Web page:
Tui Travel places £4 billion aircraft order

Tui Travel Plc, a travel company with its headquarters in Crawley, UK, has placed an order for new aircraft worth £4 billion.

The order is for 60 Boeing 737 MAX aircraft, and the company also has options on 90 more of the narrow-body type. The aircraft are due to be delivered between January 2018 and March 2023.

The new aircraft score over the company’s existing fleet on two of the key aviation requirements going forward, fuel efficiency and noise reduction. The technology used in the engines of the 737 MAX is claimed to provide a 13 percent improvement in fuel efficiency, and offer noise reduction in the region of 40 percent over current aircraft norms. From a competitive standpoint, Tui also expects that the aircraft will provide a lower per seat cost.

In a statement the company said, ‘In order to maintain cost competitiveness and support Tui Travel’s aim to minimise the environmental impact of its activities, the existing narrow-body aircraft will need to be replaced in the next decade.

‘The proposed transaction will ensure that the group has sufficient aircraft to fulfil its long-term plans and that the expected accrued value justifies the cost of the purchase.’

Peter Long, Tui Travel’s chief executive, said, ‘A major part of Tui Travel’s strategy is to provide our customers with unique holiday experiences they can only get from us. This multi billion-pound investment in the B737 MAX – representing the future generation of more fuel-efficient aircraft for our short and medium-haul programmes – will be a further driver in delivering this.

‘It comes as the first of our Boeing 787s touches down in the UK to commence replacement of our long-haul fleet with best-in-class aircraft. We are leading the way in redefining mainstream holidays, and putting our customers at the heart of everything we do is integral to our continued growth.

‘I can confidently say that being able to offer our customers the most advanced, comfortable aircraft, whether they are travelling with us to short or long-haul destinations, while reducing our environmental impact, will only strengthen our position.’

 

Boeing says 737 planes must be checked for fatigue cracks

Boeing is to advise airlines around the world to inspect older models of the 737 for fatigue cracks.

The US government is expected to order emergency inspections and safety regulators in other countries will make similar orders.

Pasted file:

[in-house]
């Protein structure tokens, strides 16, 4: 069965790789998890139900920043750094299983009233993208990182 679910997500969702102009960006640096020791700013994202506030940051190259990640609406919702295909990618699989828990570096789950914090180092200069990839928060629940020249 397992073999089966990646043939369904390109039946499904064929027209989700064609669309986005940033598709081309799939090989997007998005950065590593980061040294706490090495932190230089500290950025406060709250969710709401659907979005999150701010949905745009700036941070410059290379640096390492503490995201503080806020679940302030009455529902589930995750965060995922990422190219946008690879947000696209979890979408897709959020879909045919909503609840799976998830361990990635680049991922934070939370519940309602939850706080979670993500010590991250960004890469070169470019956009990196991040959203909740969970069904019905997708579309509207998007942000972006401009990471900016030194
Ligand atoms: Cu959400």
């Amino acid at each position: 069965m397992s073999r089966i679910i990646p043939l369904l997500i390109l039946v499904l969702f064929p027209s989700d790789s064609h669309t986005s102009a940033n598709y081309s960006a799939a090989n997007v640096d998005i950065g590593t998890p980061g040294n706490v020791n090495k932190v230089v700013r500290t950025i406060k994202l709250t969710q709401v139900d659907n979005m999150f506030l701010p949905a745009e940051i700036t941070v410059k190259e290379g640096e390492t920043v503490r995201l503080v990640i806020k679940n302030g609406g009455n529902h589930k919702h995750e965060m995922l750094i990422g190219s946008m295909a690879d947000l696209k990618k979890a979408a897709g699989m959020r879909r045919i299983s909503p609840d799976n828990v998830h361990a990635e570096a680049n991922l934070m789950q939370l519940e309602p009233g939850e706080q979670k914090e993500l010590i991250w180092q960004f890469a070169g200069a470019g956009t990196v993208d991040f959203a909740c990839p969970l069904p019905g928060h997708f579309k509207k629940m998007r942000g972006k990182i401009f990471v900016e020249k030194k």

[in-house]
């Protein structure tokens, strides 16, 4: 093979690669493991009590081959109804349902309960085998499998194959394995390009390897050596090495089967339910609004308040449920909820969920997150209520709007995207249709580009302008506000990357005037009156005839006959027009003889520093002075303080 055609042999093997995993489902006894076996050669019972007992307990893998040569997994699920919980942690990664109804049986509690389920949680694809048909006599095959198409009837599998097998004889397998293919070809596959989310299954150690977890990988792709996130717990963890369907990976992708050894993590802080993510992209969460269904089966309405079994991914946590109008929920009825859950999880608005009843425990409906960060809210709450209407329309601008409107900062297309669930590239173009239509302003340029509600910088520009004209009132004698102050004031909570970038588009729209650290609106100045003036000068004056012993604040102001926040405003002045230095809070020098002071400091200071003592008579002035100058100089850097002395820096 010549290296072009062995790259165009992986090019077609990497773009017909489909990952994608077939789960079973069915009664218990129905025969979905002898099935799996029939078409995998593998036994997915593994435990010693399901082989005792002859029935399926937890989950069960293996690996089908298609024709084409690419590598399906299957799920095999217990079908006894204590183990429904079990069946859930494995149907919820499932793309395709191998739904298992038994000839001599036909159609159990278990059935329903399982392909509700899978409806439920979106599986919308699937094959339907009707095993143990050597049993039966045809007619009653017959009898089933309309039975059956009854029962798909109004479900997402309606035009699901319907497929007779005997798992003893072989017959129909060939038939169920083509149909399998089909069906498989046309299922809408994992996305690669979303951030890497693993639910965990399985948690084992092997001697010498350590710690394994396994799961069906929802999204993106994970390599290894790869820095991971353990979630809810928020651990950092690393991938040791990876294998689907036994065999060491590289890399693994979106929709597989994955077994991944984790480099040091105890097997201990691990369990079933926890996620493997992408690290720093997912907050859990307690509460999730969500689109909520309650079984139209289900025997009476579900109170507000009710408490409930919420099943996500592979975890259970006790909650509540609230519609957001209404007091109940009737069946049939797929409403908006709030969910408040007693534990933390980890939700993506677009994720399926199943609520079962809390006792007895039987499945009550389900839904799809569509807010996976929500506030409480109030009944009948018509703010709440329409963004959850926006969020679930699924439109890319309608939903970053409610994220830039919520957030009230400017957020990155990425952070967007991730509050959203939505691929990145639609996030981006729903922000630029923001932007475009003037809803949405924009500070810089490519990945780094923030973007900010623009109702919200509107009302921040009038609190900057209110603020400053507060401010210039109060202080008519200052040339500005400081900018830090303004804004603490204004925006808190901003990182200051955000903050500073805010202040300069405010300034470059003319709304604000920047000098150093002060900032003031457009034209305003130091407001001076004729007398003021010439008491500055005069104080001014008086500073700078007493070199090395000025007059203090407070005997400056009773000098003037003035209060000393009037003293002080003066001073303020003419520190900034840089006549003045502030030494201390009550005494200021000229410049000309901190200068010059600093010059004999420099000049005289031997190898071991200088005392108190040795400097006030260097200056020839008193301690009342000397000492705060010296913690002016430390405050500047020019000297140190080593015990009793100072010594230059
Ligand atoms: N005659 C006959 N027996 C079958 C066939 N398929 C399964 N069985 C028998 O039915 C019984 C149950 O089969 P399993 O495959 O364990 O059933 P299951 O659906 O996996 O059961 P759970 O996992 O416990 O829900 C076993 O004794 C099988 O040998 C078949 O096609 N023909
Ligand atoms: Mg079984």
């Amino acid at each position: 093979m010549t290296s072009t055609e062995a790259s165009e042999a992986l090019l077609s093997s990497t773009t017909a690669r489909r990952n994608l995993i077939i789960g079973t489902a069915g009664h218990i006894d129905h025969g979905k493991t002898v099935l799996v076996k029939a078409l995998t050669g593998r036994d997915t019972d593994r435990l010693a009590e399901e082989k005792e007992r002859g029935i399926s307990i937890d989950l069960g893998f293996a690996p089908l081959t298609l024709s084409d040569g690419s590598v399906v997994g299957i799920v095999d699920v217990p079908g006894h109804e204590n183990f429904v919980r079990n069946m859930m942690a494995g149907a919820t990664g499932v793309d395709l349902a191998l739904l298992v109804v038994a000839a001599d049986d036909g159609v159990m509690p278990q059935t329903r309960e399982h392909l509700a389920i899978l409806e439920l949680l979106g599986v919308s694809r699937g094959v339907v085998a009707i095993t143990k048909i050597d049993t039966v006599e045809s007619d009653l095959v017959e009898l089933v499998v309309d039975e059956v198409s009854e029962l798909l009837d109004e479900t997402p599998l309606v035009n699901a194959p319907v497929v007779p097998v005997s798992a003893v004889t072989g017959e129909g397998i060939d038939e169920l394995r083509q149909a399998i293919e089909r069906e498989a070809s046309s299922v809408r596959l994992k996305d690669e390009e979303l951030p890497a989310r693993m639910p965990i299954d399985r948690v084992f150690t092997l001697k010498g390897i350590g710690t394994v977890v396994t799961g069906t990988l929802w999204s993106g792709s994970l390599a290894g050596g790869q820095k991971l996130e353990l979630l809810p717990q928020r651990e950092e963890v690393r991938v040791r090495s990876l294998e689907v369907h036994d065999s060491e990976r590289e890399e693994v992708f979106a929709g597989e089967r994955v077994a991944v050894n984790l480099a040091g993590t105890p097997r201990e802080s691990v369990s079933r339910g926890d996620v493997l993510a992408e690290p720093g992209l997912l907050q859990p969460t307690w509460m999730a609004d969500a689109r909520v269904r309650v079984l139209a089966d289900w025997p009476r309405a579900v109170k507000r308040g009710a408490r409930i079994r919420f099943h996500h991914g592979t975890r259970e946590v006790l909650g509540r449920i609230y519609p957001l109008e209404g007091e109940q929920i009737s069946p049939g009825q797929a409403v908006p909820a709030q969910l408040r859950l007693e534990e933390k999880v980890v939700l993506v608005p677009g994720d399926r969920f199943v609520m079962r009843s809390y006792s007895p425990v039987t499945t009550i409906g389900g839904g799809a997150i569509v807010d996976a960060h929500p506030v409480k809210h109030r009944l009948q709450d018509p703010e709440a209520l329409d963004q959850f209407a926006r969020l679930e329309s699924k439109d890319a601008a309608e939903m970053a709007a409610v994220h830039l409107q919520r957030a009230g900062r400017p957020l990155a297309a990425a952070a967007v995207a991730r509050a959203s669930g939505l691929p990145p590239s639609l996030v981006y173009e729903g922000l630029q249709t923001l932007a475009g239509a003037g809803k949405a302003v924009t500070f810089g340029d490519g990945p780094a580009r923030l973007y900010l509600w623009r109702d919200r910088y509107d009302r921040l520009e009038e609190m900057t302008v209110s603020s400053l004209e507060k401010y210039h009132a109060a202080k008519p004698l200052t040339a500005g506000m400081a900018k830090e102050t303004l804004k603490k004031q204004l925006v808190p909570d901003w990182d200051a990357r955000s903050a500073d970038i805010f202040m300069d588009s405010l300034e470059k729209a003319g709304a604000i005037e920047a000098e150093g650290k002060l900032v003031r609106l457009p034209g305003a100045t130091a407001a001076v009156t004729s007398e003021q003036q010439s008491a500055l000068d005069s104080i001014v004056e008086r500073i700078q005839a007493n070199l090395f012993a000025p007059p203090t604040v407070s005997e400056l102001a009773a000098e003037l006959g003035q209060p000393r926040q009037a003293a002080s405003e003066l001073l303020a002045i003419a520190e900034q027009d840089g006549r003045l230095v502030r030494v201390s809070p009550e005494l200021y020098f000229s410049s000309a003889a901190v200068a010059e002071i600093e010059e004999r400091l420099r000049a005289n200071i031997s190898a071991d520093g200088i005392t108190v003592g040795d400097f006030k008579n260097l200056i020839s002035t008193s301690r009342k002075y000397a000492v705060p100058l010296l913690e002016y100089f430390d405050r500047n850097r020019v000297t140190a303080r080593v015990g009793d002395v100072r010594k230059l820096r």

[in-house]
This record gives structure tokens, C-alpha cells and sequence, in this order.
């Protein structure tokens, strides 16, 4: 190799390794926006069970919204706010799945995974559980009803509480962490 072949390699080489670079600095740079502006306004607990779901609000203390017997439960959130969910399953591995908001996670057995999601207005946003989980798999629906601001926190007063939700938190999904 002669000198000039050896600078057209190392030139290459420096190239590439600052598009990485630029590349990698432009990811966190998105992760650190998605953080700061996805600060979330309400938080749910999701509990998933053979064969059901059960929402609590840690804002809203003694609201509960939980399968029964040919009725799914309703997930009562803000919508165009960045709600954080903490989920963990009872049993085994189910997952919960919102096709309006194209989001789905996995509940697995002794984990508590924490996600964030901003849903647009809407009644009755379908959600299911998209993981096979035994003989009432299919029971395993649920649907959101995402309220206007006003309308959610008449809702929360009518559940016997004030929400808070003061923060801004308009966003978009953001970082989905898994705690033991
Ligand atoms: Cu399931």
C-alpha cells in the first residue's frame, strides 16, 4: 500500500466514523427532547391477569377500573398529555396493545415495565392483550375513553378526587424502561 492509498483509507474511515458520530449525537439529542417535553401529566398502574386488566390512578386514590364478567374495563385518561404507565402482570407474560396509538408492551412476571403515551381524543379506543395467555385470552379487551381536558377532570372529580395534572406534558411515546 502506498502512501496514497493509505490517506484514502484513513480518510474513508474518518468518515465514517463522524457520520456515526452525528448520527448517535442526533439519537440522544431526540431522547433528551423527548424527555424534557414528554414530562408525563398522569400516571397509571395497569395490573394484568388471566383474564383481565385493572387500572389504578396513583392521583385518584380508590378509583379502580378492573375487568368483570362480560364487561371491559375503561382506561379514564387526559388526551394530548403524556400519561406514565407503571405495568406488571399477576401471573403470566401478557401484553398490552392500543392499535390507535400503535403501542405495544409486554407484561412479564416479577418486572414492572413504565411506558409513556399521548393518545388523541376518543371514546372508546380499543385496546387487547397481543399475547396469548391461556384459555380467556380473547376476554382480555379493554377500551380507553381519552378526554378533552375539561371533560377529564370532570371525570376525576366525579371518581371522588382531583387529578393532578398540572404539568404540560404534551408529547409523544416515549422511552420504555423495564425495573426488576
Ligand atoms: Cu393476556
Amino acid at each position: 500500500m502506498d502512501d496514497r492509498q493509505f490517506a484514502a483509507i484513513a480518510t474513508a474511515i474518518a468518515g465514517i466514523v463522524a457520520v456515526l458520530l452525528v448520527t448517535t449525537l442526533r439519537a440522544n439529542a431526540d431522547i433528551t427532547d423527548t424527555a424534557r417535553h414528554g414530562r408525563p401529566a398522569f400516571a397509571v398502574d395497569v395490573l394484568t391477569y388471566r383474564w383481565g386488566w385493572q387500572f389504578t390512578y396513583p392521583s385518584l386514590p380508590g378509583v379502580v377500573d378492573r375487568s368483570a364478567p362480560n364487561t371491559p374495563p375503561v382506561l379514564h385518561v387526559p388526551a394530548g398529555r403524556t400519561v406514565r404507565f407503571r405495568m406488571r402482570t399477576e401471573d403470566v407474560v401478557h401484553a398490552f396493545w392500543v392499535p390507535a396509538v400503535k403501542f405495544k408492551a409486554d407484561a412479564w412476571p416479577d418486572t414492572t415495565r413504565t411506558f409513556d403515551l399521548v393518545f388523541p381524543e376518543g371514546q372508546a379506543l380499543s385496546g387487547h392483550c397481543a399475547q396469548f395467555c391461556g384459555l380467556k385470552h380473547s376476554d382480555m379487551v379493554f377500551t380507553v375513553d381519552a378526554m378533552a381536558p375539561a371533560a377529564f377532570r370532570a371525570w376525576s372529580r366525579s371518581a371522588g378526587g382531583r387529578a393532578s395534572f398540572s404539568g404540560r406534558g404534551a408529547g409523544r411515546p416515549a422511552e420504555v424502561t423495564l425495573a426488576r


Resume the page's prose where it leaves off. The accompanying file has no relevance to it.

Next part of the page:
This comes after a Southwest Airlines plane had to make an emergency landing in Arizona on Friday.

A 5ft tear opened in the fuselage 20 minutes after take-off resulting in a sudden loss of pressure.

Luckily no-one was hurt and the plane landed at a military base.

The Texas based airline discovered the problem in the fuselage during an investigation following the incident.

A company spokesman for Boeing said: “Boeing is committed to ensuring safe flight and to supporting our customers.”

A directive is expected from the US Federal Aviation Administration instructing inspection of the fuselage in the older models of 737-300.

Over 900 of the aircraft are used world-wide, and the low operating costs of the 737s make them a favorite with low cost airlines.

But it is thought only 175 of the heavily used planes will need to be inspected.

Easy Jet operates 3 of the 737 aircraft and budget airline BMI baby uses 12.

BMI baby said it would be working with Boeing to see if action was required.

Boeing said: “The 737 … is based on a key Boeing philosophy of delivering added value to airlines with reliability, simplicity and reduced operating and maintenance costs.

“Advanced technology winglets allow airlines to save on fuel, extend its range, carry more payload and reduce engine maintenance costs.”

And Carolyn Corvi, head of Boeing’s 737 programme, added: “The newly redesigned 737s weigh less than the A320 and therefore require lower engine thrust.

“This means the 737s use less fuel, and have lower engine maintenance costs and lower navigation and landing fees.”

The fuselage is the main body of the aircraft that holds crew, passengers or cargo and often the engine.

Sarah Taylor